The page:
|Tuesday, November 6th 2007, 4:00 AM |
A Manhattan bookkeeper told cops over-the-counter cold decongestants made him feel "strange and weird" just before he beat his 1-year-old daughter to death, a law enforcement source said Monday.
Peter O'Keeffe, 35, said he drank Robitussin cough medicine and took an herbal decongestant before killing Jessica on Saturday in his South Ozone Park home, prosecutors said.
"He beat the baby, grabbed her by the neck ..." Assistant District Attorney Mina Malik said at O'Keeffe's arraignment on a murder charge in Queens Criminal Court. "The baby was dropped facedown."
O'Keeffe's wife, Louise Rojas-O'Keeffe, found Jessica when she arrived home from a shopping excursion with friends. Jessica had bite marks on her body, prosecutors said.
Prosecutors said O'Keeffe told cops he lifted Jessica out of her crib and put her back down several times in trying to stop her from crying.
When she did not stop, he began shaking her and threw her to the floor, prosecutors alleged.
O'Keeffe told cops he thought he was dying and that he lay down on the floor next to the baby, who was limp, prosecutors said. The child died between noon and 4 p.m., prosecutors said.
At that point, O'Keeffe went to an ATM for cash, then to Philadelphia, prosecutors said.
"The baby was left bleeding from the head, then he left," Malik said, adding that O'Keeffe did not try to resuscitate the child despite her "devastating injuries."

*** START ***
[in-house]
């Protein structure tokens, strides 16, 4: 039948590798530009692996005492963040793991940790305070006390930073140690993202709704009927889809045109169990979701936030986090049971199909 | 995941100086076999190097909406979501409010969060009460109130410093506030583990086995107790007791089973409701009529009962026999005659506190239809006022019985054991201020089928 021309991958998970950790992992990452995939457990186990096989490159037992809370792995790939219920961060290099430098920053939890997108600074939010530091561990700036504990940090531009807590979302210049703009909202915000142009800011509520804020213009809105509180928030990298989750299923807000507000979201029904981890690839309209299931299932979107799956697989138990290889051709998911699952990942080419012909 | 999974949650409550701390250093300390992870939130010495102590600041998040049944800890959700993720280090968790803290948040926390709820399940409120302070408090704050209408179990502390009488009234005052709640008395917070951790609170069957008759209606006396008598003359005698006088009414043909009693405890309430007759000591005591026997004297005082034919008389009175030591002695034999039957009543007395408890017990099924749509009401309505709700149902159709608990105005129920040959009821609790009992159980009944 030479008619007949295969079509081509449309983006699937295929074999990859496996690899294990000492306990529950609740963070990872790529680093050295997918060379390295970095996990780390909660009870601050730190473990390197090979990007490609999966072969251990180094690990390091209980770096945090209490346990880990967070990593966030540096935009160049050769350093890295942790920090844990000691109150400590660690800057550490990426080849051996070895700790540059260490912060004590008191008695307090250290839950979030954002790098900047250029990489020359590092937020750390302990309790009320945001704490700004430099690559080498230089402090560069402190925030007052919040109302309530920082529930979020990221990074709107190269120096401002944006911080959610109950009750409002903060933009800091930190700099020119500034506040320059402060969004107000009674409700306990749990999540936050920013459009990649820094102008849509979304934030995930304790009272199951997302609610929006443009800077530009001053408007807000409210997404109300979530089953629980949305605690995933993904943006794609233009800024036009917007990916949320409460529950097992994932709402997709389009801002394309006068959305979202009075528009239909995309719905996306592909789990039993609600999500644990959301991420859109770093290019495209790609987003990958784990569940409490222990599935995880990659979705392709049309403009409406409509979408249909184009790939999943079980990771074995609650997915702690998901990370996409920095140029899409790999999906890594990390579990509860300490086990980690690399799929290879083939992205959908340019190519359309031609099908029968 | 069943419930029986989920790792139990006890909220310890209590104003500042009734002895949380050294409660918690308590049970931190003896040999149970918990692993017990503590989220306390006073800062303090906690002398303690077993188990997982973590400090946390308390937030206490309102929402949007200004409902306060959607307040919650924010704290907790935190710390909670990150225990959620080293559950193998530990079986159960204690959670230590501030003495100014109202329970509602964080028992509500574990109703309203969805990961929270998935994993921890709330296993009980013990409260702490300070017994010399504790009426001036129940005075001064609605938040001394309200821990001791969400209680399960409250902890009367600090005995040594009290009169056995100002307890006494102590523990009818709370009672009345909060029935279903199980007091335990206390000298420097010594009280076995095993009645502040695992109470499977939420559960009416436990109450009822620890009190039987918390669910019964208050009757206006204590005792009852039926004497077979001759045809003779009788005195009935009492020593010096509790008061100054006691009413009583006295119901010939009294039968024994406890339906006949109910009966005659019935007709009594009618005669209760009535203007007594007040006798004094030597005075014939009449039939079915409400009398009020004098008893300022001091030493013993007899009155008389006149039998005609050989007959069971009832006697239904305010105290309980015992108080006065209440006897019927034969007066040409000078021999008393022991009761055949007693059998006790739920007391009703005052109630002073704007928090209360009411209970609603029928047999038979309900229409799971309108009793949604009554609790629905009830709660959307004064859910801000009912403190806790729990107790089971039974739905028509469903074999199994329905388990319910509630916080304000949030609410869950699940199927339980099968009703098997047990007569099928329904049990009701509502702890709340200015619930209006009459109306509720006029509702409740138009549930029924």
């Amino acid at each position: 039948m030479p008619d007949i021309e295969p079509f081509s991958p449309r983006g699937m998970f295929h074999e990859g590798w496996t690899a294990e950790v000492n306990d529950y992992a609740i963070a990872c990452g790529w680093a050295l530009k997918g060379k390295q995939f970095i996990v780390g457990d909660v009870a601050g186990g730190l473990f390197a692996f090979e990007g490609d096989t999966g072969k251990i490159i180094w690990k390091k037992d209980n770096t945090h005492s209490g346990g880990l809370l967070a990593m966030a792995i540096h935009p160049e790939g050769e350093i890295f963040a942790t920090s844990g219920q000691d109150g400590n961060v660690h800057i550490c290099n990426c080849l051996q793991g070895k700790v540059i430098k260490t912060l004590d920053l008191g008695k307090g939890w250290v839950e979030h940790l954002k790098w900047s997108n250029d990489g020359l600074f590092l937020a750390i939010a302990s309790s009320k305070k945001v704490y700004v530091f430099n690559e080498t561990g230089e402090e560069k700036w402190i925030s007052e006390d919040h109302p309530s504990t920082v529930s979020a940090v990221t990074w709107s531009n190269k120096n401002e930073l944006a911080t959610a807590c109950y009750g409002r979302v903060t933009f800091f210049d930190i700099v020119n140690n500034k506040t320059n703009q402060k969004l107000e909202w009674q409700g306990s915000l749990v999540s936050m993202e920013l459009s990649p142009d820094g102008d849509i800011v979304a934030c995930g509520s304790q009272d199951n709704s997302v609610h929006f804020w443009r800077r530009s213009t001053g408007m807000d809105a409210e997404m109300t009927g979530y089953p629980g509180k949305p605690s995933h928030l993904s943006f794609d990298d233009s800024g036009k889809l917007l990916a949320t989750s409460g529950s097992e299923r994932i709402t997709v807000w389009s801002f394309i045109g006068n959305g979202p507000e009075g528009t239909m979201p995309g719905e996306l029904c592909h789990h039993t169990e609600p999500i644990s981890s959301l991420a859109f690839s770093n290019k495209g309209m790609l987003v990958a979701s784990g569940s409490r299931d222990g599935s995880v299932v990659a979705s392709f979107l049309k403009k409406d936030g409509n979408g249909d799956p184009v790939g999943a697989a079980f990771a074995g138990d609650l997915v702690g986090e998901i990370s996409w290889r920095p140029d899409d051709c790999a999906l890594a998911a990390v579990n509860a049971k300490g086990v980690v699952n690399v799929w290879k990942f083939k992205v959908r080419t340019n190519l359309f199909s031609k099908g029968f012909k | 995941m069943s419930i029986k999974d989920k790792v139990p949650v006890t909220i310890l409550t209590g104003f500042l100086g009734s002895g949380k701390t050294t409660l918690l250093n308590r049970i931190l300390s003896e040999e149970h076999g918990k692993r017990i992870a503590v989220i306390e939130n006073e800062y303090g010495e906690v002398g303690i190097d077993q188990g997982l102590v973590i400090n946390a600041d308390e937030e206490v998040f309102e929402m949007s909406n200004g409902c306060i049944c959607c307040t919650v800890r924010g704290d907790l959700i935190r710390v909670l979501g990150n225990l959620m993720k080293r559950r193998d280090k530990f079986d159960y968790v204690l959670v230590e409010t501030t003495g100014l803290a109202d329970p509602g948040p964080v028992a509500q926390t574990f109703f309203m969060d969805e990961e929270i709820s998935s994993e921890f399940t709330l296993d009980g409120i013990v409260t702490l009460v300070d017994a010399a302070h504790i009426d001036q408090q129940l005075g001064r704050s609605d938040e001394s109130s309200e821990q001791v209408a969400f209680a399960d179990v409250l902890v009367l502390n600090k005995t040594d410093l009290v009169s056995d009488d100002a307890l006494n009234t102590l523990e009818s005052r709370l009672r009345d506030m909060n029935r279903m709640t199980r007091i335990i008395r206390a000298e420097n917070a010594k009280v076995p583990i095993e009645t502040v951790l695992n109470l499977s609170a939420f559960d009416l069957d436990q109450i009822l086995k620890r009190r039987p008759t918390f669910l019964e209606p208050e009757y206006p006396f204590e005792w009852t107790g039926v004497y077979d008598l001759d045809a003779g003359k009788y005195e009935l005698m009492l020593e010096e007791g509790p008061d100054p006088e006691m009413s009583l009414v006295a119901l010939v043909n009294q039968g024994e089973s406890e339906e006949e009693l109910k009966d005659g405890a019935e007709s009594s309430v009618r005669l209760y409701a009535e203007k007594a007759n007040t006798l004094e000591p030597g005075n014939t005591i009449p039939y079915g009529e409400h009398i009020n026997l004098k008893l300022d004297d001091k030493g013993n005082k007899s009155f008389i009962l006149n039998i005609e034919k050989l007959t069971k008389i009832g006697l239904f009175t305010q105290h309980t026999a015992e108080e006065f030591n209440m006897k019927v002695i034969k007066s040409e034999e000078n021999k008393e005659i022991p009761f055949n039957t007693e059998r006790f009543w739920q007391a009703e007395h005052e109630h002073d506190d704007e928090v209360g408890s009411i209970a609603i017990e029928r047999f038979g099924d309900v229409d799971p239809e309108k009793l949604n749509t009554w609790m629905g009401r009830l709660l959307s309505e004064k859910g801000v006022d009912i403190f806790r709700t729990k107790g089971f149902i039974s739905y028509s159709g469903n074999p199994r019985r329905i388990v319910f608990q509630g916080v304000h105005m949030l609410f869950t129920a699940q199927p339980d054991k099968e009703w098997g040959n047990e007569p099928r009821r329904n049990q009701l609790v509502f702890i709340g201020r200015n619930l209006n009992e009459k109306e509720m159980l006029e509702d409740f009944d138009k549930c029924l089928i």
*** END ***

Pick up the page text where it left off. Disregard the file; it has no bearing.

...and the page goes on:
O'Keeffe returned to New York on Sunday and went to his mother's Brooklyn home. When cops arrested him there, he told them, "I came back to face the music," a law enforcement source said.
Peter O'Keeffe's 70-year-old mother and sister burst into tears when they saw him ushered into the courtroom shackled and wearing a white jumper.
"There's a history of mental illness in the family," defense lawyer Michael Cibella said. "He needs treatment."
O'Keeffe, who was charged with murder and endangering the welfare of a child, was ordered held without bail and under a suicide watch. He faces up to 25 years to life in prison, if convicted.
Cibella said his client was an accountant at a Manhattan printing company.
O'Keeffe was a bookkeeper at Tana Seybert, a printing company at 525 W. 52nd St.
Seybert's chief financial officer, Christina Bosco, said she was "devastated and shocked" by the tragedy.
"He has worked closely with me since 2004," she said. "This is a complete shock. There was never an indication that anything like this could have happened."